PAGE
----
Drugmakers are now embroiled in an epic battle over the length of the exclusivity period that biologic drugs can enjoy before generic competition joins the fray. In addition to the usual suspects -- branded- and generic-drug makers -- everyone from legislators to pharmacy benefit managers to health insurers has weighed in on the debate.
This is big bucks, Fools, with major ramifications for different players in the health-care industry.
But first, a little history
Drugs come in two flavors: small molecules, which are synthesized chemically, and protein-based drugs called biologics, which are produced in living cells. Small-molecule drugs are approved by the Food and Drug Administration under the New Drug Application (NDA) process; biologics are approved under a process called a Biologic License Application (BLA).
There's a process for generic-drug companies to gain approval of their copycats of drugs that were approved under an NDA. The application, called an Abbreviated New Drug Application (ANDA), uses the efficacy and safety data of the brand-name drug, and simply proves that the generic version is the same as the branded counterpart.
Generic drugmakers obviously can't sell their versions of a drug before its patent runs out, but the legislation that established the ANDA process also extended the data exclusivity for five years beyond approval. Thus, a drug can enjoy at least five years of competition-free marketing before a generic version can be approved.
The corresponding Abbreviated BLA doesn't exist yet, but the FDA is working on one. Last year's health-reform bill required that the agency establish a pathway to approve generic versions of biologic drugs. They're referred to as biosimilars, because the complexity of making the drugs means the generics won't be an exact copy of the original.
Biotechs argued that because the drugs are harder to develop, they should get exclusivity that's longer than the five years given to small-molecule drugs. After much debate, the biotechs won 12 years of exclusivity.
And thus, the debate begins
Unfortunately, the bill doesn't define exactly what "exclusive" means. Is it market exclusivity, which would allow generic-drug makers to launch 12 years and one day after the original approval, provided the patents were already expired? Or is it data exclusivity, which would delay entrance considerably longer, denying the generic-drug makers access to the data until 12 years has elapsed.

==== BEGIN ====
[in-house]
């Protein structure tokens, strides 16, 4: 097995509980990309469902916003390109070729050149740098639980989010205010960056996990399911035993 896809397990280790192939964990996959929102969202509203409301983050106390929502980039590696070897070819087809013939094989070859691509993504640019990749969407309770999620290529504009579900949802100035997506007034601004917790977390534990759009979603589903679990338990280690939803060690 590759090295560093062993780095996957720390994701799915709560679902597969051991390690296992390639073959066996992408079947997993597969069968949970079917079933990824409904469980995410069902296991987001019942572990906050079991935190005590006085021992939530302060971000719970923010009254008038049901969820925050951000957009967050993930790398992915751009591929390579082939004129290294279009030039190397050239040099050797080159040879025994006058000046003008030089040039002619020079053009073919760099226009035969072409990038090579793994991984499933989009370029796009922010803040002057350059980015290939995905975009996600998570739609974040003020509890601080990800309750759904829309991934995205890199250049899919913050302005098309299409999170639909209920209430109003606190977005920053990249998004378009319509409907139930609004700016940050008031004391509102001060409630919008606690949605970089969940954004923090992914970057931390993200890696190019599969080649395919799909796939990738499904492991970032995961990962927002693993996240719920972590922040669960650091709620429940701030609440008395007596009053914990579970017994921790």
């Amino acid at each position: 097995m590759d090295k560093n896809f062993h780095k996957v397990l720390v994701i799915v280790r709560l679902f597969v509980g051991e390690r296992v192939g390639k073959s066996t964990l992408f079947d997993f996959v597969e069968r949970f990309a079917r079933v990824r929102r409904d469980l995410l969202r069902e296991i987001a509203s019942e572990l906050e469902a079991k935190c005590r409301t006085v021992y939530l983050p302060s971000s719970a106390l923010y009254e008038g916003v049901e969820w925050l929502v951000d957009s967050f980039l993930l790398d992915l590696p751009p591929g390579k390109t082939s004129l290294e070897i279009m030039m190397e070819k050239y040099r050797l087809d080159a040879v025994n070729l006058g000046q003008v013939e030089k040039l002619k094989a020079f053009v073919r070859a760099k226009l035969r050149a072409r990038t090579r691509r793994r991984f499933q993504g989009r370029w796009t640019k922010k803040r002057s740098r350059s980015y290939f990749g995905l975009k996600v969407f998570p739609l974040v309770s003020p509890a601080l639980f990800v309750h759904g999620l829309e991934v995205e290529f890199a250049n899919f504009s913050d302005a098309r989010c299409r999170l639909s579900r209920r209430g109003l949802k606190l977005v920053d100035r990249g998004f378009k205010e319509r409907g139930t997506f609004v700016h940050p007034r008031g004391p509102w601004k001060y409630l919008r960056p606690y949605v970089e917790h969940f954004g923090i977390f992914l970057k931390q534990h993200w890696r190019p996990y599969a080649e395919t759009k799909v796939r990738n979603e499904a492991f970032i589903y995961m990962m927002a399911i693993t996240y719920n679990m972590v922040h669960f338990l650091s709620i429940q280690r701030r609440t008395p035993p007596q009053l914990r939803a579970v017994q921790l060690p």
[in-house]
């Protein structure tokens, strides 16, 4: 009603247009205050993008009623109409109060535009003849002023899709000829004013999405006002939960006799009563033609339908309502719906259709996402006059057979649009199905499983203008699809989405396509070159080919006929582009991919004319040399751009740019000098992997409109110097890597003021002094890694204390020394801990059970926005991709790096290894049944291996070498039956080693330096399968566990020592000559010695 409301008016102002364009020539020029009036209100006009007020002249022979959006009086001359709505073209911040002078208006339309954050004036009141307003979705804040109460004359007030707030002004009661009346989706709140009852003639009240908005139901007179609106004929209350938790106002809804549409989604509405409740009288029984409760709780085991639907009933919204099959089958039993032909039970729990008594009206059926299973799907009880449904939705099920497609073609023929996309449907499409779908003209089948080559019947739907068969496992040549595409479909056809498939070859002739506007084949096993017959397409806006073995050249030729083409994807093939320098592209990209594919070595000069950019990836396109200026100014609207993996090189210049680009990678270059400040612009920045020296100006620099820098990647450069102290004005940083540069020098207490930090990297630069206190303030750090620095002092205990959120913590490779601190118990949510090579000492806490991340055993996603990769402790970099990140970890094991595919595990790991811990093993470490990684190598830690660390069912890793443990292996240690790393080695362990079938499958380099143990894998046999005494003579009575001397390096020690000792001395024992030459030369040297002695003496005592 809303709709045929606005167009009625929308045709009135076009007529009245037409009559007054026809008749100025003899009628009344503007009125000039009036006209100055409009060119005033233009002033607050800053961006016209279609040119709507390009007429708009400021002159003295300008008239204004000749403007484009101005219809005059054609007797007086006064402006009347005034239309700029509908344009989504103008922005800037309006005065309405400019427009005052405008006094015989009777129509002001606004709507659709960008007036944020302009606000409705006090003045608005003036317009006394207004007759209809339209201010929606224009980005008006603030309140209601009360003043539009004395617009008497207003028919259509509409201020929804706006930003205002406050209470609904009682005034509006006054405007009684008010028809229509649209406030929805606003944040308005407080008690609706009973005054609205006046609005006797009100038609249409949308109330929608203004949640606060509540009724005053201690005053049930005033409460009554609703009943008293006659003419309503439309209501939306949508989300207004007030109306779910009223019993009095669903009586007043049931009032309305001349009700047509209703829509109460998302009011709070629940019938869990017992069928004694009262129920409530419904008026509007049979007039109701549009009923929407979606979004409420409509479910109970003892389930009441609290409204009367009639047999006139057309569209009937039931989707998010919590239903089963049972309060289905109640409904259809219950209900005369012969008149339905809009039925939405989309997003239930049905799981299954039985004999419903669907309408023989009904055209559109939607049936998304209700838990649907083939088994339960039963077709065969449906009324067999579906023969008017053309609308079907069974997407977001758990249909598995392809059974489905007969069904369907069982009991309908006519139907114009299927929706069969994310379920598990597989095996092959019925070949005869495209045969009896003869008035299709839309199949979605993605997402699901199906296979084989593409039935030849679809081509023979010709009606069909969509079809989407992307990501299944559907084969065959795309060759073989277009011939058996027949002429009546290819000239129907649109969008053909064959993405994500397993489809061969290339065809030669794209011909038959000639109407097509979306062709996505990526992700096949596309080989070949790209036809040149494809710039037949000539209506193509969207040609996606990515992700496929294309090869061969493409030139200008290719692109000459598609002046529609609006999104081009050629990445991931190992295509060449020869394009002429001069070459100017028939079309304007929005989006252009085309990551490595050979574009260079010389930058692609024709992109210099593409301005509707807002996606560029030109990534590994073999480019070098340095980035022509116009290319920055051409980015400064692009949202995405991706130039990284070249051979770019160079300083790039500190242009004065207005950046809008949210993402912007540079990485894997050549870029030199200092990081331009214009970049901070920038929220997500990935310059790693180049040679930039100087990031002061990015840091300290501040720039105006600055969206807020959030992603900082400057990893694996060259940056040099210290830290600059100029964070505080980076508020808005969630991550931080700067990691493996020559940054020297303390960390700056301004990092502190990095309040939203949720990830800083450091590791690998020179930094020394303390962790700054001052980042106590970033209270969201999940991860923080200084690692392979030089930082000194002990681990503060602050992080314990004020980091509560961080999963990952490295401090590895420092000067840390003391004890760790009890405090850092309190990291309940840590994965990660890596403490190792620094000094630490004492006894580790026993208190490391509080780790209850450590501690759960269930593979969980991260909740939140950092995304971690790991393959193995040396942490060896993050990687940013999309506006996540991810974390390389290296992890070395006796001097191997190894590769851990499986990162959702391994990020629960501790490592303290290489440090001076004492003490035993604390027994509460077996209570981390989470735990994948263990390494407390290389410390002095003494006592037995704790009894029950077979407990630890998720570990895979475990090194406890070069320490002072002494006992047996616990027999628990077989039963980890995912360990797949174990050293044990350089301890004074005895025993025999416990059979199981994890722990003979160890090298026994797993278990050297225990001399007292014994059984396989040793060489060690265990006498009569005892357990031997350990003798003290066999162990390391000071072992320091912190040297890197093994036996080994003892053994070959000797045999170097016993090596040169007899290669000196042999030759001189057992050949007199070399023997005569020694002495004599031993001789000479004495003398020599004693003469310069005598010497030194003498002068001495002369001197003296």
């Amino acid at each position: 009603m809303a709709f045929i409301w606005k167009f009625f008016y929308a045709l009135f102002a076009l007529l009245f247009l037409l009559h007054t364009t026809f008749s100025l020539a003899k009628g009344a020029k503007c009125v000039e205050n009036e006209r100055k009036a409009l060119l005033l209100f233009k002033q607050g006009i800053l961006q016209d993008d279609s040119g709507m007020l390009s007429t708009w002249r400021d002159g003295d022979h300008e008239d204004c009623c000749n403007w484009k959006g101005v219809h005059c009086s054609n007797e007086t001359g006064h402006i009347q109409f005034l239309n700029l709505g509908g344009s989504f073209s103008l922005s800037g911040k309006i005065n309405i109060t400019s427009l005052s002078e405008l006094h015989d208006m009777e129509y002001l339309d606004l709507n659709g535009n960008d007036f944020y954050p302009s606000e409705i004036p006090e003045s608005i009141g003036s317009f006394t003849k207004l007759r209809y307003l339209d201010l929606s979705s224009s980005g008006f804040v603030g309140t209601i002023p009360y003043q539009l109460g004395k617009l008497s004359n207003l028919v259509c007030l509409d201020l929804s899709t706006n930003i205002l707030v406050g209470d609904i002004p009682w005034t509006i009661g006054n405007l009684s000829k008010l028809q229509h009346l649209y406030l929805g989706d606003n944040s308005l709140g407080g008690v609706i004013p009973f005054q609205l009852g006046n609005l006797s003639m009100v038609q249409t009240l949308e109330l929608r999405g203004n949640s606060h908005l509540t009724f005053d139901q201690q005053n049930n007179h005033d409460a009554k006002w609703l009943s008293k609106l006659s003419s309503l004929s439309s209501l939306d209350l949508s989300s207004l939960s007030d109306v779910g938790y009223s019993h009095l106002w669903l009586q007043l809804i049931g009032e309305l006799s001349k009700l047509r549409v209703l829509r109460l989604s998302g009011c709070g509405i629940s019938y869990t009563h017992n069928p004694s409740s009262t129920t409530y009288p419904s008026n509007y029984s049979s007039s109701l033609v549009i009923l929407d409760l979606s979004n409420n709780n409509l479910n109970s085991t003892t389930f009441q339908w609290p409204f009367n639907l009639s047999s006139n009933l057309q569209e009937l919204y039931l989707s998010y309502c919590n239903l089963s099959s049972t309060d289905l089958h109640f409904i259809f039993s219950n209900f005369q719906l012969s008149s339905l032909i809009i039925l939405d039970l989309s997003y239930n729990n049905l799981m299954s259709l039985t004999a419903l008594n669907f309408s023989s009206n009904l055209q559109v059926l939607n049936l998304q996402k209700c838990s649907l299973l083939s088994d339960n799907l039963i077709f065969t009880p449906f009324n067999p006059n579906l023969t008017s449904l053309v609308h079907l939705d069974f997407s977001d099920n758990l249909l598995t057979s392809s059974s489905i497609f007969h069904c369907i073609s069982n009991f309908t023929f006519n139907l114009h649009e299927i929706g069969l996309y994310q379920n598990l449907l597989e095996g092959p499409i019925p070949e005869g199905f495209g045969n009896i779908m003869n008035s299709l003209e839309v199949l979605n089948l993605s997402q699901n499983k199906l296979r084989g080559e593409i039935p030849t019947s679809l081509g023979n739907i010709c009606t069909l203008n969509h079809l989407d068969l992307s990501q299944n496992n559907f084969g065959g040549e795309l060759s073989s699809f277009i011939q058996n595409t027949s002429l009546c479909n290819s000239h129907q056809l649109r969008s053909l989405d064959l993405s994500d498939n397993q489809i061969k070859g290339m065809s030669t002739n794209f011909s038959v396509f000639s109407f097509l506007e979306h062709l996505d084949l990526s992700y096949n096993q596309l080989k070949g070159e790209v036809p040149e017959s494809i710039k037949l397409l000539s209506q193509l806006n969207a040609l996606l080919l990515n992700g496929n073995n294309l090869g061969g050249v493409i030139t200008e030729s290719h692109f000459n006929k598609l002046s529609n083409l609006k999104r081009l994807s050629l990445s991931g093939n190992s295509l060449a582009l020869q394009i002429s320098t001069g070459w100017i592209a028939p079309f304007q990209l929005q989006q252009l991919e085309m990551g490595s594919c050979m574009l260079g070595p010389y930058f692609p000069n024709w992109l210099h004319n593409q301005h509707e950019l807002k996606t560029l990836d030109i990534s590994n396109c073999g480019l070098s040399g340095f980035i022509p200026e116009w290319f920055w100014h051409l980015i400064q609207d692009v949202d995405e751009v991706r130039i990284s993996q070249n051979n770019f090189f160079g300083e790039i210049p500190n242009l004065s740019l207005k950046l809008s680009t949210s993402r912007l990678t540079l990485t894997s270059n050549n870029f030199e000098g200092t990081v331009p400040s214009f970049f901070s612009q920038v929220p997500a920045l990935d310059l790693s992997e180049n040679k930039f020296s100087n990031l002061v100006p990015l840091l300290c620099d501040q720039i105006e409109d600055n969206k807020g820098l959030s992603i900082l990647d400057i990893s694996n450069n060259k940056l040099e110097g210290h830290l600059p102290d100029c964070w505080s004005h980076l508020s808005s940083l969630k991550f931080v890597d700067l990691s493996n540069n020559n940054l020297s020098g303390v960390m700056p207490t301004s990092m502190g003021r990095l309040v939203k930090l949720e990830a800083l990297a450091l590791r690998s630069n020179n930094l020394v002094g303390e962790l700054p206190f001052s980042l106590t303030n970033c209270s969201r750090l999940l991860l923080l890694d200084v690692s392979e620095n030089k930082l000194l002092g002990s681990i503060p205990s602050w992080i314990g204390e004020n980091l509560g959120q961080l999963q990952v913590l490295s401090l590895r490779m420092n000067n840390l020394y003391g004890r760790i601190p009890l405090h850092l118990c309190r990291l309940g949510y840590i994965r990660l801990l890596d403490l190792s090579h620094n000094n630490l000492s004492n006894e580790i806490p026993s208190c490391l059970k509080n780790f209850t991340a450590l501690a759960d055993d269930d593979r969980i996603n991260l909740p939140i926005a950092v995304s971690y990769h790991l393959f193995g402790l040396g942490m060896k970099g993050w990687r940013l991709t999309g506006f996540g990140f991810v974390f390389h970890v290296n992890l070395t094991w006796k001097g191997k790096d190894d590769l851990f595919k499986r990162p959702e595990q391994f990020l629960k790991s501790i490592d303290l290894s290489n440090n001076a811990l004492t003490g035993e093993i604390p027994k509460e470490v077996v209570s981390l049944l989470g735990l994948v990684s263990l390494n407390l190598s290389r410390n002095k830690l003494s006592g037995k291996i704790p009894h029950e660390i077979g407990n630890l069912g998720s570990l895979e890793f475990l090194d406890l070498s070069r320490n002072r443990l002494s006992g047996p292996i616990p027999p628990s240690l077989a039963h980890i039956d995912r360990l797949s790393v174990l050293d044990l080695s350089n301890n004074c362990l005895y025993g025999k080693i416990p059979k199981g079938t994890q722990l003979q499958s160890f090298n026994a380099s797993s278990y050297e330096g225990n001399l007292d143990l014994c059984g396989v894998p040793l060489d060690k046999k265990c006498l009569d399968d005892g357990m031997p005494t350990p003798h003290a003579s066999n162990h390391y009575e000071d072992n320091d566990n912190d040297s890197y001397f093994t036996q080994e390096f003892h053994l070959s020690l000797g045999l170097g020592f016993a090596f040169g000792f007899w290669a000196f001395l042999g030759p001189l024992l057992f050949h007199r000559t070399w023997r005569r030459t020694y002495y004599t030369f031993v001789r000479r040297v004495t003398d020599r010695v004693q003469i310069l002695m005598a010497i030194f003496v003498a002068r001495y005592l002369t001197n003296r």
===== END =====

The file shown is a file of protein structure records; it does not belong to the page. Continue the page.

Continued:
In addition to the generic-drug makers, on the "market exclusivity" side we have:
- Bipartisan support from the U.S. Senate.
, whose pharmacy benefit manager business makes more money off generic drugs than brand-name ones. (NYSE: CVS)
- Health insurers -- Aetna
and Humana (NYSE: AET) specifically -- who will obviously benefit from lower-cost medications. (NYSE: HUM)
Among biotechs, Amgen
Stuck in the middle are plenty of drugmakers like Merck
Who's right? It's tough to say, and I doubt the confusion will get cleared up anytime soon. This one seems destined for the courts or a rewrite of the law before it gets resolved. The first debate over how long the period should be was so contentious that I doubt the latter is a viable option.
If the fight goes on long enough without any decisions made, biotech drugmakers will get to continue with their de facto exclusivity. A savvy investor might consider investing in a basket of biotechs as a hedge against paying for high-priced medications in a few years, should biosimilars remain delayed.
Buffett thinks this "picks and shovels" company should profit, regardless of Congress' health-care reforms.
Pfizer is a Motley Fool Inside Value choice. The Fool owns shares of Teva Pharmaceutical Industries. Try any of our Foolish newsletter services free for 30 days. We Fools may not all hold the same opinions, but we all believe that considering a diverse range of insights makes us better investors.